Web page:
Posts Tagged ‘minnesota’

MN Boom Lift Operator Electrocuted

May 22, 2012 1 comment

Bemidji, MN:  On May 17th at 11:00 AM, Bemidji Police Officers, along with Bemidji Fire and Bemidji Ambulance personnel, responded to a medical emergency at Acme Tools, located in the 2000 block of 30th St NW in Bemidji. A 49 year old Bemidji man was operating a boom lift when he came in contact with a power line and was electrocuted. Delwin Grage JR was transported to Sanford Medical Center in Bemidji where he was pronounced dead.

Story via Park Rapids Enterprise

MN Electrical Worker Killed while on Scissor Lift

November 28, 2011 Leave a comment

Nov 2, 2o11 – Sioux Falls, MN – Sioux Falls Police have released the name of a Minnesota electrical worker killed in a job site accident Tuesday morning.

Bruce Lynn Leibfried, 58, of Arko, Minn., was working on a scissor lift at the post office building on 4801 N. Fourth Avenue in Sioux Falls.

He came to work at about 7 a.m. and no one was nearby when the bucket of his crane was lodged between some tubing and a rafter in the ceiling, according to Det. Sean Kooistra of the Sioux Falls Police Department.

Sioux Falls Fire Rescue and Rural Metro ambulance responded to the call of an accident at about 8 a.m. Leibfried was dead at the scene.

Kooistra did not know which company Liebfried was working for.

The Occupational Safety and Health Administration is expected to conduct an investigation into the incident.

Story via

OSHA: MN Power Electrocution Still A Mystery

January 5, 2011 1 comment

DULUTH, MN – What caused the electrocution death of a Minnesota Power employee at a Schroeder worksite in September remains a mystery, even after a state investigation wrapped up last week.

The nearly five-month probe by the Minnesota Occupational Safety and Health Administration found no hazards at the site that could have caused the death of Kyle Damberg, a longtime company employee whose body was found in a building under construction.

No citations will be issued in the incident for unsafe practices, the final report says.

“We believe OSHA did a thorough investigation,” said Amy Rutledge, a Minnesota Power spokeswoman. “We certainly agree with their findings. It did confirm that our work site was safe, that Minnesota Power’s safety practices meet or exceed OSHA’s safety standards.”

The state investigation focused on identifying hazards that may have contributed to Damberg’s death, said James Honerman, an OSHA spokesman.

“The cause of death is not something that we determine,” he said. “We look for particulars. We found none in this case.”

But Dr. Donald Kundel, the Duluth medical examiner who conducted the autopsy, said Tuesday that Damberg had a large electrical burn on his left side that couldn’t have been caused by anything else.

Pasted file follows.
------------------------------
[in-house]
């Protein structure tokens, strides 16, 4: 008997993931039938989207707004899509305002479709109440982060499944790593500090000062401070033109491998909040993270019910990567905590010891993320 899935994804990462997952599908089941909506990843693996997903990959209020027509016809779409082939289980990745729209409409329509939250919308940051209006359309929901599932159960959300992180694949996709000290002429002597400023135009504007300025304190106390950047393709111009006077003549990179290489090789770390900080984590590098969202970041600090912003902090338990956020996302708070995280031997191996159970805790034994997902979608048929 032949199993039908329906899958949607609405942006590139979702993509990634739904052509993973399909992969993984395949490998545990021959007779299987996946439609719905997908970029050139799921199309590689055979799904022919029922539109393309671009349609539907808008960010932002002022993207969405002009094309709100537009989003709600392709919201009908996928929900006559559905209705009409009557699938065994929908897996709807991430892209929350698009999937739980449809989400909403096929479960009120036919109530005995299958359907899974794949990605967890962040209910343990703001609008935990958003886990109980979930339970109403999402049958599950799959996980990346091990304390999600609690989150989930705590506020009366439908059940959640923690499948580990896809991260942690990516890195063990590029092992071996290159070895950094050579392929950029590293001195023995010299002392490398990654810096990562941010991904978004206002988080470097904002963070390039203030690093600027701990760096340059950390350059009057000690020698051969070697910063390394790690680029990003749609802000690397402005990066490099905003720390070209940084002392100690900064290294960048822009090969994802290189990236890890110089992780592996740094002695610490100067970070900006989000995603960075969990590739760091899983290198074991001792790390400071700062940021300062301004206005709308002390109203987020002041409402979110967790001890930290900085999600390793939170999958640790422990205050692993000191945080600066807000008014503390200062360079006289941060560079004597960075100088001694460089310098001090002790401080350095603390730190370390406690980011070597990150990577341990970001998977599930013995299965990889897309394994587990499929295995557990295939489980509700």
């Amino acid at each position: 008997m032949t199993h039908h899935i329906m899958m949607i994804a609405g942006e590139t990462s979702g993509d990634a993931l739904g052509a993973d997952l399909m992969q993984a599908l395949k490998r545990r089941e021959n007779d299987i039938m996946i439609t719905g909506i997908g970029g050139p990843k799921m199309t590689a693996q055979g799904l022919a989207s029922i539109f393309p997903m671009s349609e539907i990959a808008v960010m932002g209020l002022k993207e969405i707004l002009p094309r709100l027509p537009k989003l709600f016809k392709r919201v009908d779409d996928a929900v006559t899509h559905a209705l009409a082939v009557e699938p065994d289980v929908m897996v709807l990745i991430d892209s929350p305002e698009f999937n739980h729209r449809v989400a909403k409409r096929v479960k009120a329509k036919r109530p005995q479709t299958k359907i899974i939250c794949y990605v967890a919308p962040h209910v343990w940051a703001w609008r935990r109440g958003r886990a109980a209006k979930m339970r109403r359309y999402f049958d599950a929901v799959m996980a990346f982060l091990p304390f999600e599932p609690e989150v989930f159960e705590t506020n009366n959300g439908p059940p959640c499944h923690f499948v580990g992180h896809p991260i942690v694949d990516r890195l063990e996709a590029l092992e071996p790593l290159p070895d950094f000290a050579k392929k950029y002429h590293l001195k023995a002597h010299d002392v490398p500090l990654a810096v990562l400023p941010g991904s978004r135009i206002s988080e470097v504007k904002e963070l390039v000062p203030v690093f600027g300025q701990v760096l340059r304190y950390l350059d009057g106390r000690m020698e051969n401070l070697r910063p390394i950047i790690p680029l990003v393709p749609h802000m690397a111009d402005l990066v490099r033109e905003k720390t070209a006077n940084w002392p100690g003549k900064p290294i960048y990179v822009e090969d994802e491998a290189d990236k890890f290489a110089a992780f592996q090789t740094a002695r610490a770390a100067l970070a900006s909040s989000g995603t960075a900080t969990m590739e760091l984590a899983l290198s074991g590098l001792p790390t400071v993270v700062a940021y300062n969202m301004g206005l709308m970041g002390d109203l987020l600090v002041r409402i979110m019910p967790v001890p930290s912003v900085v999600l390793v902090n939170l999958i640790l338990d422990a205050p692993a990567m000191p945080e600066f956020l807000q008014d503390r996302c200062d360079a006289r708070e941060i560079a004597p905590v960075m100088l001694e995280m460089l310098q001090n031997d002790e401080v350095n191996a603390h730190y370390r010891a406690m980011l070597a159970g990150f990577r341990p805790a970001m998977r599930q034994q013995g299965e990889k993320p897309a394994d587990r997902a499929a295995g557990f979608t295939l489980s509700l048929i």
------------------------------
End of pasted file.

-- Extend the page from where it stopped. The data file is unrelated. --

“In my opinion, he was electrocuted by a high-voltage power source,” Kundel said. “There was no other explanation for his death.”

The body of Damberg, 47, of Duluth was found on the afternoon of Sept. 3 in a maintenance building under construction near the company’s Taconite Harbor Energy Center. As a designer in the company’s engineering department, Damberg regularly checked on the work done by the project’s contractors and subcontractors. With a laptop and a camera, he was there that day after workers left to photograph the progress.

Damberg’s body was found by a man who stopped by to pick up a rented articulating boom lift and an arc welder that had been used by a subcontractor, the OSHA report said.

“Initially, we thought (the death) may have been natural causes, such as a heart attack,” Cook County Sheriff Mark Falk said. “Nothing looked out of the ordinary.”

It wasn’t until the autopsy that signs of electrical trauma were discovered. But nothing at the scene indicated where the electrical discharge came from, Falk said.

According to the OSHA report:

It had rained off and on that day, so conditions were wet in the roofless building. A temporary 120 volt electrical panel had been installed on the northwest corner of the building. Damberg’s body was found on the northeast side, on a pallet 15 feet from the boom lift with its arm positioned close to the floor and the arc welder in the lift’s basket. The welder was plugged into the lift’s power source. But both the lift and welder were turned off.

Kundel’s theory is that the boom lift was moved after Damberg was electrocuted.

“I told them to investigate whether that machine could have touched a high wire and (Damberg) leaned up against that machine,” Kundel said. “The question is whether the machine could have been moved after Damberg was electrocuted to prevent someone from being recognized as negligent.”

That questions still surround Damberg’s death is unfortunate, Rutledge said, noting that it continues to be an emotional time for the company and for Damberg’s co-workers.

“Based on the investigation, it’s unclear whether anything (more) will be found,” she said. “That can be difficult for the family and for our co-workers here.”

Damberg’s widow, Karen, declined comment on the OSHA findings, referring questions to her attorney, who couldn’t be reached. Damberg also was survived by two sons.

Story via Duluth News Tribune

Man in MN Dies After Being Electrocuted at Home